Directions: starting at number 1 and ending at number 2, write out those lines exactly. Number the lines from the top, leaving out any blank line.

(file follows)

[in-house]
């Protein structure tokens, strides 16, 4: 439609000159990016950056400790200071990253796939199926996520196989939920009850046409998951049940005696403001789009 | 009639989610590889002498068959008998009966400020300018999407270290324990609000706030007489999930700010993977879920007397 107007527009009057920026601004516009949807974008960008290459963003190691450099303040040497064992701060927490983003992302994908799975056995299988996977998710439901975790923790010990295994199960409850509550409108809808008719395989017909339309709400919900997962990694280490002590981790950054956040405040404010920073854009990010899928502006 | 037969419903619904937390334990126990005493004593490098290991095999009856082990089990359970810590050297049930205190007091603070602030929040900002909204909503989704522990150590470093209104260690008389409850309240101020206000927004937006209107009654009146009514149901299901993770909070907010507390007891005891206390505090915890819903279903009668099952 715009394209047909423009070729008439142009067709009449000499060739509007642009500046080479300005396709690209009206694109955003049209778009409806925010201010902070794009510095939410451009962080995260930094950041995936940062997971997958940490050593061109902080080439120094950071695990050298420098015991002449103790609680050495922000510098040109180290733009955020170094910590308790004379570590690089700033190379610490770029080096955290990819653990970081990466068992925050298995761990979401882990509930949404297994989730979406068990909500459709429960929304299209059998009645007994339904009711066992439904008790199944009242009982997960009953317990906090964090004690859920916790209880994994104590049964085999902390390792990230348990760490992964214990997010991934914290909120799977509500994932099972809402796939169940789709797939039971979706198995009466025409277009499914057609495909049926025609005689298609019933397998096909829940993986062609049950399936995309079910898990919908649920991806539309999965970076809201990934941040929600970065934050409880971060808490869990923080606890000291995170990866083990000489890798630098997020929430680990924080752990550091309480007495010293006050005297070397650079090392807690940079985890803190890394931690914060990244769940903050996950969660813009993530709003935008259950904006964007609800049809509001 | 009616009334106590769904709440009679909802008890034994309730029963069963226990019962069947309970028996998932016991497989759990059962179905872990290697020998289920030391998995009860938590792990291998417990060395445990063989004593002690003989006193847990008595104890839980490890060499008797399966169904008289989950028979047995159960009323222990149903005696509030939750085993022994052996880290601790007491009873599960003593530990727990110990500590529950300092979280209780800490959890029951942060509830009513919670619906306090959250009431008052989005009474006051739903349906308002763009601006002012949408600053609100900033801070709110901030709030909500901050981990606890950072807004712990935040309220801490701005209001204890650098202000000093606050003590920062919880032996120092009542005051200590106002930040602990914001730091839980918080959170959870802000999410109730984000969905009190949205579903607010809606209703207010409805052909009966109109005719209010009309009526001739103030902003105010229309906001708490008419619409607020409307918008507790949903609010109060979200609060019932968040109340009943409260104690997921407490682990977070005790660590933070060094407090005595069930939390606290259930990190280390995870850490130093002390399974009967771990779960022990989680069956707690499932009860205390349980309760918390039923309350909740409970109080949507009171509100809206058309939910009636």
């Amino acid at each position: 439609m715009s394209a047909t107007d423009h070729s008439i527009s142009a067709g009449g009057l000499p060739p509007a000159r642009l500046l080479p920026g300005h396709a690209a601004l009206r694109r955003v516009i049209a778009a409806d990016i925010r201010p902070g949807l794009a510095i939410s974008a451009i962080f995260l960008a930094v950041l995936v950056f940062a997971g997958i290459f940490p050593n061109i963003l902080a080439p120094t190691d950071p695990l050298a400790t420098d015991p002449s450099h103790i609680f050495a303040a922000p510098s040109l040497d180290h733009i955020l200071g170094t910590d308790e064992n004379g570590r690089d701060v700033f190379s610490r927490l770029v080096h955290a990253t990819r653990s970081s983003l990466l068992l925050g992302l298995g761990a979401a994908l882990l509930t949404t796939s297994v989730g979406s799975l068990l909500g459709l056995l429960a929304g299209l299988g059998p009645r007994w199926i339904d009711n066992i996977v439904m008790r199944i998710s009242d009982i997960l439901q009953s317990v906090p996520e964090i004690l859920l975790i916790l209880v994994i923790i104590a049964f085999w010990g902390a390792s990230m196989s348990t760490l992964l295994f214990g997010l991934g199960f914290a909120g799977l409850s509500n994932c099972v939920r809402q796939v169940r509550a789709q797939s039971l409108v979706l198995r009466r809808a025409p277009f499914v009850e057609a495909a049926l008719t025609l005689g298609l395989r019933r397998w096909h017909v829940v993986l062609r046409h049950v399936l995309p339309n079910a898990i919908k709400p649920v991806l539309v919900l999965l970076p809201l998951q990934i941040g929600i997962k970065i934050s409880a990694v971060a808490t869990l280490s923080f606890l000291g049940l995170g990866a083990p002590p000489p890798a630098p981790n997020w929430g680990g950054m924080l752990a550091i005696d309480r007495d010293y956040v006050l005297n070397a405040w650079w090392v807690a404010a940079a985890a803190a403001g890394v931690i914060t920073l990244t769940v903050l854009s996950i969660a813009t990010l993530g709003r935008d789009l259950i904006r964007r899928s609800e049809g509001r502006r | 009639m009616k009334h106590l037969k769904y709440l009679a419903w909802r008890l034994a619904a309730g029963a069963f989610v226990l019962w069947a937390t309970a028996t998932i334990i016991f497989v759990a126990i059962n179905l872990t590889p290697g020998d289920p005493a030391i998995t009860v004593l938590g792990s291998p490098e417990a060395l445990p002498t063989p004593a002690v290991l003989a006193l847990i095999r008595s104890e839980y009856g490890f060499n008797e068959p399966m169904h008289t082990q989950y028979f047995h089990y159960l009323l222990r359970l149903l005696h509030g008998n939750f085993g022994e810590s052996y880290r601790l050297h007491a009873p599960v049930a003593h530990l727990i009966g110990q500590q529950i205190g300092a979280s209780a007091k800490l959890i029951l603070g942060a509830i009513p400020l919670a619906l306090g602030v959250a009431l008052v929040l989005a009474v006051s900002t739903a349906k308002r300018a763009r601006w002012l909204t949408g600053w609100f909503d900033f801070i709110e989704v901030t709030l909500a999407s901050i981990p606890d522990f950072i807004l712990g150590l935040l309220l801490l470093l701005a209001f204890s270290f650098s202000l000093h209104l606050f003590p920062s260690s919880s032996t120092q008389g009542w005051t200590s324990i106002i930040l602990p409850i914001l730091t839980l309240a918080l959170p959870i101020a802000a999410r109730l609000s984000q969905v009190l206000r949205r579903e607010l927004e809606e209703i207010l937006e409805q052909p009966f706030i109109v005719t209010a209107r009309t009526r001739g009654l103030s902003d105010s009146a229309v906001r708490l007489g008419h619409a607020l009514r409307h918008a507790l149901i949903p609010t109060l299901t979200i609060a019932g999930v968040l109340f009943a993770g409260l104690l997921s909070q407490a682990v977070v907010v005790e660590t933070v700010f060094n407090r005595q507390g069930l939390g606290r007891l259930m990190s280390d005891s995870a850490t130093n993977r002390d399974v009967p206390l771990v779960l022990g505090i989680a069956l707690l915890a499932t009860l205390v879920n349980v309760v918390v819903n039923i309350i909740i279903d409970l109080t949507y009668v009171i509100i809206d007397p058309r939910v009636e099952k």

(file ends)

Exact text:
[in-house]
């Protein structure tokens, strides 16, 4: 439609000159990016950056400790200071990253796939199926996520196989939920009850046409998951049940005696403001789009 | 009639989610590889002498068959008998009966400020300018999407270290324990609000706030007489999930700010993977879920007397 107007527009009057920026601004516009949807974008960008290459963003190691450099303040040497064992701060927490983003992302994908799975056995299988996977998710439901975790923790010990295994199960409850509550409108809808008719395989017909339309709400919900997962990694280490002590981790950054956040405040404010920073854009990010899928502006 | 037969419903619904937390334990126990005493004593490098290991095999009856082990089990359970810590050297049930205190007091603070602030929040900002909204909503989704522990150590470093209104260690008389409850309240101020206000927004937006209107009654009146009514149901299901993770909070907010507390007891005891206390505090915890819903279903009668099952 715009394209047909423009070729008439142009067709009449000499060739509007642009500046080479300005396709690209009206694109955003049209778009409806925010201010902070794009510095939410451009962080995260930094950041995936940062997971997958940490050593061109902080080439120094950071695990050298420098015991002449103790609680050495922000510098040109180290733009955020170094910590308790004379570590690089700033190379610490770029080096955290990819653990970081990466068992925050298995761990979401882990509930949404297994989730979406068990909500459709429960929304299209059998009645007994339904009711066992439904008790199944009242009982997960009953317990906090964090004690859920916790209880994994104590049964085999902390390792990230348990760490992964214990997010991934914290909120799977509500994932099972809402796939169940789709797939039971979706198995009466025409277009499914057609495909049926025609005689298609019933397998096909829940993986062609049950399936995309079910898990919908649920991806539309999965970076809201990934941040929600970065934050409880971060808490869990923080606890000291995170990866083990000489890798630098997020929430680990924080752990550091309480007495010293006050005297070397650079090392807690940079985890803190890394931690914060990244769940903050996950969660813009993530709003935008259950904006964007609800049809509001 | 009616009334106590769904709440009679909802008890034994309730029963069963226990019962069947309970028996998932016991497989759990059962179905872990290697020998289920030391998995009860938590792990291998417990060395445990063989004593002690003989006193847990008595104890839980490890060499008797399966169904008289989950028979047995159960009323222990149903005696509030939750085993022994052996880290601790007491009873599960003593530990727990110990500590529950300092979280209780800490959890029951942060509830009513919670619906306090959250009431008052989005009474006051739903349906308002763009601006002012949408600053609100900033801070709110901030709030909500901050981990606890950072807004712990935040309220801490701005209001204890650098202000000093606050003590920062919880032996120092009542005051200590106002930040602990914001730091839980918080959170959870802000999410109730984000969905009190949205579903607010809606209703207010409805052909009966109109005719209010009309009526001739103030902003105010229309906001708490008419619409607020409307918008507790949903609010109060979200609060019932968040109340009943409260104690997921407490682990977070005790660590933070060094407090005595069930939390606290259930990190280390995870850490130093002390399974009967771990779960022990989680069956707690499932009860205390349980309760918390039923309350909740409970109080949507009171509100809206058309939910009636």